Marcie Timmerman Executive Director MHA Kentucky

Marcie Timmerman

Executive Director

Marcie Timmerman has been Executive Director of MHA Kentucky since April 2017. She holds a masters in health administration from the University of Kentucky College of Public Health.  She possesses strong skills and expertise in health policy, social media, nonprofit fundraising, and peer support.  Ms. Timmerman’s previous roles include social media communications for Kentucky Equal Justice Center and the #InsureKY coalition. She served as Board President and outreach coordinator for NAMI Lexington, Lexington manager of NAMIWalks, as well as owning and operating Timmerman Consulting — a local marketing and social media startup.  She continues to be champion of Participation Station and remains on the KYSTARS Advisory Board. In total, she has been in mental health education and advocacy for over 15 years.


Under Ms. Timmerman’s leadership MHA of Kentucky is committed to continue as a strong voice for those living with mental illness. MHA of Kentucky also looks to offer more programs that benefit those living with mental illness, as well as to reduce and even eliminate the stigma surrounding mental illness through education and advocacy.

2023 Board Members

President: Mary Malone, RN, BSN, MA, MSN, B.Th.
Vice-President: Sheila Schuster, PhD
Treasurer: Andrea Jones, APSS
Secretary: William “Bill” McCann, Jr.

Board Member: Rachelle Seger
Board Member: Angie Judd, LCSW

Mental Health America of Kentucky

A Brief History

Mental Health America of Kentucky is the Commonwealth’s longest service mental health organization. Next year, we will celebrate our 65th year. Our documented history is 18-pages long. For this application, A VERY brief summary is included. In early 1951, with the backing and encouragement of Barry Bingham, Sr. and Dr. S. S. Ackerly, the Council of Jewish Women began an effort to build up interest in a statewide mental health organization. The group gathered in Louisville and formed and incorporated the Kentucky Association for Mental Health. The first and foremost aim of the Association was to protect and promote the interest of the mentally ill.


The first real achievement of the members of the association, in conjunction with medical professionals and governmental leaders, was the creation of a Department of Mental Health. Frank M. Gaines, M.D. became the first Commissioner of that department. During the ’60s, the number one priority for the Association was the Kentucky Department for Mental Health budget and funding for mental health services. With our assistance, twelve Regional Mental Health Centers were operating in Kentucky with federal income of $2 million and other income of approximately $1 million.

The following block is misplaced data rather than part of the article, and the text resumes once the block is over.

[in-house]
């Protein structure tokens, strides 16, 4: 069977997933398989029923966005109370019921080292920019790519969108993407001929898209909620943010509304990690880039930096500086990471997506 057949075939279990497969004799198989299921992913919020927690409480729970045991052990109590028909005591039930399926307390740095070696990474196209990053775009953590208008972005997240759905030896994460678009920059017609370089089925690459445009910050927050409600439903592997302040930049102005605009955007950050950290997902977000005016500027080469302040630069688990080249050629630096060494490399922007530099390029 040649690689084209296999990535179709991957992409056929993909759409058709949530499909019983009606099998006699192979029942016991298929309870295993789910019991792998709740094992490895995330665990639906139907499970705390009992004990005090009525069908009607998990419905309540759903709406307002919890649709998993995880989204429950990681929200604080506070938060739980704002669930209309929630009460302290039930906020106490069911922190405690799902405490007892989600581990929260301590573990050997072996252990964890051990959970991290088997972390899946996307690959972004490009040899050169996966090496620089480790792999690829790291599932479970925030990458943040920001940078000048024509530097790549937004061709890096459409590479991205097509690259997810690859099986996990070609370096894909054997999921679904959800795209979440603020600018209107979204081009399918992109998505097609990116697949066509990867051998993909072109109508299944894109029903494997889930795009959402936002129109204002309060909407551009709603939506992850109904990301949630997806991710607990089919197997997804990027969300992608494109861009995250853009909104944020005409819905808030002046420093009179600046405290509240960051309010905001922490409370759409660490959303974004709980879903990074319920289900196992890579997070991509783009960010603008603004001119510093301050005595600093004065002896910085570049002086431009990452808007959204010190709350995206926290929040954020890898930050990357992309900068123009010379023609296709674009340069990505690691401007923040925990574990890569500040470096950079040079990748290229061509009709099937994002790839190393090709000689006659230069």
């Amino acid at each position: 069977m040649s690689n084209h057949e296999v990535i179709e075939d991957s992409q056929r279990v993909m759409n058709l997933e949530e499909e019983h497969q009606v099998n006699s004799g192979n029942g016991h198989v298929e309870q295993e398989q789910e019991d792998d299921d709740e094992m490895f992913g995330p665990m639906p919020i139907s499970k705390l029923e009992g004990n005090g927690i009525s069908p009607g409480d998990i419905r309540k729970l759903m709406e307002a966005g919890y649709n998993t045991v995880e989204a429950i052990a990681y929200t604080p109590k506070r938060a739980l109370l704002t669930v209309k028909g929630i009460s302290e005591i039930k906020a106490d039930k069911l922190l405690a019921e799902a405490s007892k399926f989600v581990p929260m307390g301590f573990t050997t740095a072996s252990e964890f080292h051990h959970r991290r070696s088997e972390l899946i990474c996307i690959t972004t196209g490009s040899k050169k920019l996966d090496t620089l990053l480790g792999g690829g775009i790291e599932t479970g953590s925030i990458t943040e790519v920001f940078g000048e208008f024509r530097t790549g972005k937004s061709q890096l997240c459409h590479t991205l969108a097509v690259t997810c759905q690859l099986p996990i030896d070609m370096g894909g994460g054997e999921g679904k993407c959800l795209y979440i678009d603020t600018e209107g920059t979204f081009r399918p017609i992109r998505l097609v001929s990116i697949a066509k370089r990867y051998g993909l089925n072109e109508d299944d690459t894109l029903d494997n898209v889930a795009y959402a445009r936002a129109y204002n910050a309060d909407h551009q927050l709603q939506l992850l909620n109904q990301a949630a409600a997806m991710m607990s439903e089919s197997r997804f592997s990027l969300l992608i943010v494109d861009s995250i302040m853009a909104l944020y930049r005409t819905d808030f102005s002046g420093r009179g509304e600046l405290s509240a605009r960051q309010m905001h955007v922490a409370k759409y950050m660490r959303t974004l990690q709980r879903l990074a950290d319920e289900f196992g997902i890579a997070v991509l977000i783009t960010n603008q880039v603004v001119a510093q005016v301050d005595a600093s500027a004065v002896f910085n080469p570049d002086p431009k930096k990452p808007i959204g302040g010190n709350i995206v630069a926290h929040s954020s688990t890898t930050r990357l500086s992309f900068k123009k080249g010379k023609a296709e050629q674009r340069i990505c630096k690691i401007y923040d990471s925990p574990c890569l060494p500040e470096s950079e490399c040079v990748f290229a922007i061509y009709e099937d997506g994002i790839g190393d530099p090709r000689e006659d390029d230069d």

The ’70s highlighted the area of prevention for Kentucky’s school systems. The ’70s saw a dramatic number of patients discharged from mental hospitals without proper plans for care. We protested this and were able to effect change on behalf of these patients.


During the ‘80s, the association was instrumental in helping establish the Kentucky Mental Health Coalition, a coalition still active today.


The ’90s continued to be a decade of education of the Commonwealth. The inaugural Mental Health Institute was held. During this decade, through donations, our scholarship program began.


The legislative priority for 2000 was mental health care parity. Upon passage of parity, Mental Health America of Kentucky began in earnest to provide education and scholarships for the Commonwealth.


From 2010 until today, Mental Health America of Kentucky provides training to professionals, consumers and the general public. We promote programs of Living Your Life Well, B4Stage4, Trauma-Informed Care, and scholarships to college students.  We continue to make a difference in the lives of those with mental illness. We’re looking forward to our next 65 years.

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Want More Information?

Mental Illnesses are brain-based conditions that affect thinking, emotions, and behaviors. Since we all have brains – having some kind of mental health problem during your life is really common. No matter what kind of mental health problem someone is facing, it is always possible to get better. If you think you’re experiencing a mental illness, try to find any kind of support earlier than later. Like other illness, treating mental illnesses early can help you get better faster.

We welcome the opportunity to assist you! We are available via phone, text, and email most weekdays. Please call 859.684.7778 or email if you have urgent questions that are not covered here at this time!

    *This form is not intended for submission of personal medical information.

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